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While some commentators argue that the NHS was slow to notice changes in lifestyle, demographics, social attitudes and patient preferences, others believe that the service is world-class, fit for purpose, and remains the envy of the world. No matter which position commentators take, one point is clear: the NHS will benefit from a more entrepreneurial approach to long-term reform. This entrepreneurial approach will embrace new ideas, increased private sector participation, highimpact, targeted interventions, and an overall focus on sustainable, quality delivery. The ‘brave new NHS’ will also take a total, integrated approach to deliver care, based on local patient needs and social dynamics. A new strategy for inviting and integrating foreign-qualified and experienced health-care professionals will also need to be developed and implemented. Certain GP-related issues such as lowstandard practice premises will need to be addressed. Closing down practices which do not meet basic standards will raise the overall quality of service delivery across the UK. GP practices are independent entities, providing services to the Department of Health. As self-employed operators, limited companies or partnerships, their incomes depend on their patient list size, the Quality & Outcome Framework (QOF), various additional services, and generally, PCT-paid surgery freeholds. The investment in premises provide a relatively good income, in addition to the other income streams. GP contracts generally do not provide incentives for them to improve their practices and provide more services in-house. These contracts also make it very difficult for new GP practices with better facilities to be set up to compete with existing practices. As GP practices will now have to be registered with the CQC from April 2013, it will be interesting to see how regulators engage with them regarding their premises. The contribution of foreign professionals in the NHS is well-documented. 92,500 (36%) of the 252,400 or so doctors practising in the UK are from overseas, making up a significant proportion of the NHS frontline delivery team. The language barrier some doctors experience is being addressed by intensive training and qualification standards. Whilst the quality and credentials of these professionals must meet the highest standards, it is equally important to improve on the reception, support and general integration approach received by these highly-motivated doctors and nurses. A reform strategy will surely address these critical staffing issues for the long-term sustainability of excellent patient care. Big challenges call for bold actions. The scale and complexity of the NHS challenge is evident. Successive governments have implemented policies designed to tackle pressing healthcare problems. Perhaps the time for a root-and-branch approach has come. One such action is the one-stop ‘total service delivery’ approach. Driven by defined local need and socio-demographic markets, bringing together the key elements of primary, secondary and tertiary health care will provide the quality of care patients demand today. It will give NHS managers more value per pound. It will also give patients better care. It will tackle local socio-economic challenges, whilst putting local practitioners in full control of frontline delivery. This integrated strategy will free valuable NHS resources to address burning issues which will not go away - an aging population, obesity, and lifestyle choices.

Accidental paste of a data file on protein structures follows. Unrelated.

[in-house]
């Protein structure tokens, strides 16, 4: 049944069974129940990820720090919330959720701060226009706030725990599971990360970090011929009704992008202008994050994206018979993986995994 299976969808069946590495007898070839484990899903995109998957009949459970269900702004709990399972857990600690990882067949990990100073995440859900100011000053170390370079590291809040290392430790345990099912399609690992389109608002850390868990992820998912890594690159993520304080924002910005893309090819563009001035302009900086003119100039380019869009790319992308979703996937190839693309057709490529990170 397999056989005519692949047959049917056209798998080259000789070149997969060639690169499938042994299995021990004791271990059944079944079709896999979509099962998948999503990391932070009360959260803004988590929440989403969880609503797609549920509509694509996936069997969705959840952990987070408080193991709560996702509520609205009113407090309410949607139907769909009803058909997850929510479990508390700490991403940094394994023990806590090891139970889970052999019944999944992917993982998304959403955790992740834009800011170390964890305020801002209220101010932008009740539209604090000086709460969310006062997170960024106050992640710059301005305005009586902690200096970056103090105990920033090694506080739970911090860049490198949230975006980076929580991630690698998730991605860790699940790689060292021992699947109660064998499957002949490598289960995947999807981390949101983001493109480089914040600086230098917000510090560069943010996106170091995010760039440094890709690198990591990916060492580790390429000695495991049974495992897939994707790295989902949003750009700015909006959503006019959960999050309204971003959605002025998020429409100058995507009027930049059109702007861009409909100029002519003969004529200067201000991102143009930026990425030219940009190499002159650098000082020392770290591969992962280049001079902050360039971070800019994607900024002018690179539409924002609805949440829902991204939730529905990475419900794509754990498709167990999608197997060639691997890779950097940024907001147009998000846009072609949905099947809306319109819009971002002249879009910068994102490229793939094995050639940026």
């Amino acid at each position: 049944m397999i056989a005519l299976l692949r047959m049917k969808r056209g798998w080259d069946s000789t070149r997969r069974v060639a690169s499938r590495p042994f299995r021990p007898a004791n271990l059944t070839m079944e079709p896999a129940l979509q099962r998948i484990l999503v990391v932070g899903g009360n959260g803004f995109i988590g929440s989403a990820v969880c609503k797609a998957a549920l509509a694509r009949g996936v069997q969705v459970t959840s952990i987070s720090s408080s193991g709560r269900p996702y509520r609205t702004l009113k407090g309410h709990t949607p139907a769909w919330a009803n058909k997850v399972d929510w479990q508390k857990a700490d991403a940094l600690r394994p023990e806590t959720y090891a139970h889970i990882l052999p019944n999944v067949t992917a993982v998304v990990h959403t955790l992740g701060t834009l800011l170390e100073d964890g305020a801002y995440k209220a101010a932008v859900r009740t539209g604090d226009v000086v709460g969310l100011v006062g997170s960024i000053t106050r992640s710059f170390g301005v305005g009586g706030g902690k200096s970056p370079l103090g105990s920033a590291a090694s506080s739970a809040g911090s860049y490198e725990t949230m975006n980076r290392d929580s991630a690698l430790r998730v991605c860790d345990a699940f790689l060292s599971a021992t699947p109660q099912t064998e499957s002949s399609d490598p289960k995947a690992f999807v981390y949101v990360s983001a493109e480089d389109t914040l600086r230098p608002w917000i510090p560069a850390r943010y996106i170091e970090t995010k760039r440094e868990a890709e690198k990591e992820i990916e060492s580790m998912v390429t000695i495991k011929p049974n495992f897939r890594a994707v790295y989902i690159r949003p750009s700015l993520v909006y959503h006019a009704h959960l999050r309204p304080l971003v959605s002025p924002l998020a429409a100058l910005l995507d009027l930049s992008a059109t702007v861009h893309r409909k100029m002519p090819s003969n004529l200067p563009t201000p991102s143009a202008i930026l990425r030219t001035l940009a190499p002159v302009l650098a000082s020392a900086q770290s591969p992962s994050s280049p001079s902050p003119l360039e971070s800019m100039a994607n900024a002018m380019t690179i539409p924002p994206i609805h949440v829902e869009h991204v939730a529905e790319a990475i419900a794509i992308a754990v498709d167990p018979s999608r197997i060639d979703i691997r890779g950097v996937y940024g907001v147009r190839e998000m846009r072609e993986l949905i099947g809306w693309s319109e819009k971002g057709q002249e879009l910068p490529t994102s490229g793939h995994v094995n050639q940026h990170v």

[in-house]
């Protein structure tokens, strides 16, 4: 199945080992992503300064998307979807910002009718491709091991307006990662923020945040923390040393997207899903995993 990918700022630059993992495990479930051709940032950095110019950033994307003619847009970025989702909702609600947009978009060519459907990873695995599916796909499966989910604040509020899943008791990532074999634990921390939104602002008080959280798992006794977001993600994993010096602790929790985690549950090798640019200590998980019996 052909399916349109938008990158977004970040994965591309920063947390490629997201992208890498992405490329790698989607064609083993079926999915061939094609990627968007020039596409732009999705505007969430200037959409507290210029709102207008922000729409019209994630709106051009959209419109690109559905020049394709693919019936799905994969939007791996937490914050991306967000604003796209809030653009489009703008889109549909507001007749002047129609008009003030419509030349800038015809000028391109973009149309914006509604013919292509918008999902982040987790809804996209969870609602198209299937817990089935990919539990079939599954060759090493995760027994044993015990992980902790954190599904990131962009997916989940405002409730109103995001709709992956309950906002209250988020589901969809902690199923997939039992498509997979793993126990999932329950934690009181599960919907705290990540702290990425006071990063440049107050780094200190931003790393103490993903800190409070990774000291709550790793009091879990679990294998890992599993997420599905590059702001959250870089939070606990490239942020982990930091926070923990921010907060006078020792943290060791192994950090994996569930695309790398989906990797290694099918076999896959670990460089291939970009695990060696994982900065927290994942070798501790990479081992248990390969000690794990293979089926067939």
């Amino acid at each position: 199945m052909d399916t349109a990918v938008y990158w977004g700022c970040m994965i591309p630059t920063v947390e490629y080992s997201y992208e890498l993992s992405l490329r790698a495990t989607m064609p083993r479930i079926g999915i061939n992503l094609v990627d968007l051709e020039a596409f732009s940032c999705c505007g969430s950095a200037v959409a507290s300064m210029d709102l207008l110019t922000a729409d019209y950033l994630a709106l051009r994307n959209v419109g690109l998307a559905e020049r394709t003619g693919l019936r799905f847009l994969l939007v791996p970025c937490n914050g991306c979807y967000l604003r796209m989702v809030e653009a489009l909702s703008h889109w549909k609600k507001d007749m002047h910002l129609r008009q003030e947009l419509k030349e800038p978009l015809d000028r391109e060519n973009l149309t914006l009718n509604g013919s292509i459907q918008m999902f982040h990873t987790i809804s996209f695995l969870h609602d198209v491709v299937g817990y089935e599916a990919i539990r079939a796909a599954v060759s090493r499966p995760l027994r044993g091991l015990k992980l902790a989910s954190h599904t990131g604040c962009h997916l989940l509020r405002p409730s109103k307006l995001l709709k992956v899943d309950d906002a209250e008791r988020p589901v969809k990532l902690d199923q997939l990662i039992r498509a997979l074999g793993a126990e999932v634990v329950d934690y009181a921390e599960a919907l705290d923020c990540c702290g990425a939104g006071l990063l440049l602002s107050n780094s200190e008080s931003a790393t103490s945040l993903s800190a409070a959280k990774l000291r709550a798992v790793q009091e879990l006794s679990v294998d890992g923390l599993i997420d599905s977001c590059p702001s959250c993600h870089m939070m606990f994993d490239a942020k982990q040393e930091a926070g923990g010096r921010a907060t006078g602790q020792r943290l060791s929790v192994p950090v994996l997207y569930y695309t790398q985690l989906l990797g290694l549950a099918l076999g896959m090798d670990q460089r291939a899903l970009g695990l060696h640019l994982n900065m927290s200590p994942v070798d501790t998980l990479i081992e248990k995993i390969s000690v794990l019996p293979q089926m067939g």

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This integrated approach is not a new idea. Shifting some of the secondary care services to GP practices will make life easier for patients and cost effective for NHS. Michael Porter and Elisabeth Teisberg have argued that high-quality care should be less costly, as a result of ‘the right kind of competition on results”. Improvements in efficiency and quality should follow, drawing on findings from their own research. The new, entrepreneurial NHS will surely make big strides in quality delivery and efficiency savings through the shifted approach. Private sector operators, social entrepreneurs and institutional investors will be attracted by the ‘win-win-win’ outcome, where the NHS, practitioners and most importantly, patients, all benefit over the long term. Bringing together primary healthcare resources and some secondary healthcare capabilities in one package makes good sense for all stakeholders. The reform will not be flawless. Teething challenges will need to be overcome. Patients will need to be educated on their new choices. Practitioners will need to embrace change and engage more closely with each other. Regulators and managers will need to adopt a flexible approach, whilst maintaining ‘law and order’ across the system. As a long-term, sustainable and cost-efficient model, the GP service + shifted secondary care model needs to be at the centre of any reform agenda. It presents a unique opportunity for all stakeholders to engage at the point of delivery. GPs have a lead role to play in GP-led CCG reform agenda. As key delivery agents, their expertise and long-term sustainability is crucial to the success of this integrated approach to patient care. It will improve the way they do business, provide more flexibility for them, and make them the key players they need to be in any efficient, world-class healthcare system. It will also improve their business models, and ensure the long-term viability of their practices. With investment coming in from private and institutional sources, new opportunities will emerge for GPs to build their businesses over the long-term. Although it has been suggested that the ‘conflict of interest’ issues have been addressed, we wait to see how this works in practice. The new NHS will look after over 70 million potential service users over the coming years, with a growing percentage of pensioners. This reformed NHS will tackle obesity challenges on a major scale, across all ages. On the other hand, it will also transform itself into an army of highly-skilled professionals, delivering complex, mission-critical services across a logistics system comparable to the US and Chinese defence organisations. Making bold decisions and efficiently combining its resources can only be a good thing for patient care at primary, secondary and tertiary levels. The red tape will always be in the background to regulate the system. In our brave new NHS, red tape will have one more player to embrace, the social investor and entrepreneur. Dr. Ali Demirbag MD Project Director of LSC